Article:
The passing away of the beautiful British actress Susannah York is the latest loss of film personalities since the beginning of the new year. York died from bone marrow cancer in London on January 15, six days after her 72nd birthday.

York was a lovely, blue-eyed blonde with a sweet and innocent-looking face and, possessing a purposeful, intriguing, enigmatic and noticeably uninhibited talent, she developed into a leading lady in British and American films of the 1960s and 1970s.

York was born Susannah Yolande Fletcher on January 9, 1939. Her father Simon was a merchant banker and her mother was Joan Bowring, the daughter of a diplomat. York’s parents divorced when she was five and after her mother remarried (her second husband was a Scottish businessman), the family moved to a remote village in Scotland where she was raised.

York received her education at Marr College in Troon, Ayrshire. Since her childhood, she showed an interest in drama and was sent to study acting at the Royal Academy of Dramatic Art (RADA) in London. While there she performed classical repertory and pantomime and had the occasion to appear in television shows.

York’s film career began with a small part in the Norman Wisdom film There Was a Crooked Man and then played the daughter of an army official in Tunes of Glory (both 1960). She emerged as a versatile actress as she handledsensitivity in the role of a teenager who was coming of age and finds love for the first time in The Greengage Summer (1961).

Freud (1962, released in Malta as The Secret Passion) was a box-office failure but in it York gave an indication of her unusual enterprise. She was more than alluring in Tom Jones (1963) and battled the Malayan jungle in The 7th Dawn (1964).

York then played a potential rape victim in Sands of theKalahari (1965) and showed her funny side in Kaleidoscope (1966). But she was wasted as Thomas More’s daughter in A Man for All Seasons (1967), while Sebastian (1968) was fun but a bit complicated and the least said about Duffy (1968) and Lock Up Your Daughters (1969) the better.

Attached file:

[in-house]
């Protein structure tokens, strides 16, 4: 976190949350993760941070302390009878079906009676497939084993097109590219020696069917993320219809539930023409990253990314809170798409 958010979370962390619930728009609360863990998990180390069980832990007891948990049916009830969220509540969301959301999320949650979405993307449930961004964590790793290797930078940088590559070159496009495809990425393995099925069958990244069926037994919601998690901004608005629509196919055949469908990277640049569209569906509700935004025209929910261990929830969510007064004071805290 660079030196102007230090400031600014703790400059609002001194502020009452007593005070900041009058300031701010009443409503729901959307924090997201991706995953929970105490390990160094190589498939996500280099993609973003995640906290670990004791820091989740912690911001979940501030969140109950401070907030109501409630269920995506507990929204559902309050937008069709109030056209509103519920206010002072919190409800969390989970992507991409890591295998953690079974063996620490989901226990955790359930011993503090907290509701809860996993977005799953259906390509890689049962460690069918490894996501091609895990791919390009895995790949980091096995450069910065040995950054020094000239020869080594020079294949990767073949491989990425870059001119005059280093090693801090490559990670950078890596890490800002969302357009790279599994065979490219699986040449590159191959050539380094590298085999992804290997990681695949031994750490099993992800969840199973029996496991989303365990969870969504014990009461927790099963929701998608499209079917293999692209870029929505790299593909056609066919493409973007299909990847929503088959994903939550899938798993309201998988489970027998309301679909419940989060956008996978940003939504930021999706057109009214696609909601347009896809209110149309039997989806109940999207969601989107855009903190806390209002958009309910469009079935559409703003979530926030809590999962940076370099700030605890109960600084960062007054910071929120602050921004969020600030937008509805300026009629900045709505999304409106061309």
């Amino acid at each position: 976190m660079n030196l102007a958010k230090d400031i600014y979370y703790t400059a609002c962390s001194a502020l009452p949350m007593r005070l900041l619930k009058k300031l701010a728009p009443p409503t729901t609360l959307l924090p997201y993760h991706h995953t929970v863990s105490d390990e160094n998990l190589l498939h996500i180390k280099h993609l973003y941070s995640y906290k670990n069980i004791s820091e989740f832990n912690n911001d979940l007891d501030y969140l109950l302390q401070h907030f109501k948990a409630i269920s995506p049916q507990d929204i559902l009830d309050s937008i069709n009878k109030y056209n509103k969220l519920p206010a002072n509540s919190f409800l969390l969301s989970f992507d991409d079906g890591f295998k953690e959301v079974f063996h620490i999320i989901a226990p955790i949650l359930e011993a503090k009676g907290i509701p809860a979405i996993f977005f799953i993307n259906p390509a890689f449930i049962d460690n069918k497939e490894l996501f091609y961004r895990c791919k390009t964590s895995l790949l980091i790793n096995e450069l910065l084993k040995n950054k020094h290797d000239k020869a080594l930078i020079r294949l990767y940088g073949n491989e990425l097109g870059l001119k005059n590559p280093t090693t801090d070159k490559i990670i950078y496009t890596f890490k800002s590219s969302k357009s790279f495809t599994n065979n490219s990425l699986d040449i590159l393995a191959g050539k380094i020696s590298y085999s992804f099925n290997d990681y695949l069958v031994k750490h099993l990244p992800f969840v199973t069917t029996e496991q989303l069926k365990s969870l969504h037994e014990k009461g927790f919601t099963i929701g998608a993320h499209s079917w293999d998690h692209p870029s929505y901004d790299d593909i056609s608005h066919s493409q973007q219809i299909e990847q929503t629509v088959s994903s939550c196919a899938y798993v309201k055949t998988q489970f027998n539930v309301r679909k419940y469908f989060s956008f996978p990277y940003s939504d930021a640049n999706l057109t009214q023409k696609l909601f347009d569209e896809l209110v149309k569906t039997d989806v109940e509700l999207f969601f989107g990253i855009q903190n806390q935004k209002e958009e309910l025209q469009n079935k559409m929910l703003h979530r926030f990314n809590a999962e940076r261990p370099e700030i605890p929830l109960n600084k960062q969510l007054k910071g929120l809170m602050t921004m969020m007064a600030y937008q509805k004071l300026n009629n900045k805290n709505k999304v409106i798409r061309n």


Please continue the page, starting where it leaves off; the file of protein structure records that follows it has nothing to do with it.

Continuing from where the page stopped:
York’s most controversial role of her career was, undoubtedly, that of the unfaithful lesbian girlfriend in The Killing of Sister George (1968). Her performance was touchingly candid and her part was the one human element in the film as her blonde good looks made her seem all the more treacherous.

As the 1960s were coming to a close, York had small parts in two films that are set in two different world wars. Oh! What a Lovely War (1969) is the story of World War I set to music and The Battle of Britain (1969) is a narration of the aerial onslaught over England during World War II.

Finally, Hollywood came calling and in her first American film York received her only Oscar nomination of her career for her role as an English girl who undergoes a sad deterioration during a dance marathon in They Shoot Horses, Don’t They? (1969). Her hysterical shower scene is particularly gripping and is one of the many highlights of the film.

York started the 1970s in the title role in Jane Eyre (1971), which was made for television but was released in cinemas. She tried to pursue challenging offbeat roles in films like Happy Birthday, Wanda June (1977), Zee & Co, Images (both 1972) and The Maids (1974), but these roles made her lose some of her popularity.

Back in mainstream cinema, York was just a pretty face in films like Gold (1974), That Lucky Touch (1975), both with Roger Moore, Conduct Unbecoming (1975), Sky Riders (1976) andThe Shout (1978). And in Superman (1978) and Superman II (1980), she had literally nothing to do as the title hero’s birth mother.

Few of York’s remaining films were of any consequence and she turned to television in a vain attempt to recapture the glow of her earlier performances. Wisely, she extended her talents outside the realms of the cinema and began writing children books and the screenplay of one of her films, Falling in Love Again (1980).

York was also appearing on stage in one-woman shows and took part in stage productions of Peter Pan, Hamlet, The Merry Wives of Windsor and A Street Car Named Desire. Her last feature film appearance was in TheCalling (2009).

York was married to Michael Wells between 1960 and 1980, when they divorced. The couple had two children, Orlando and Sasha.

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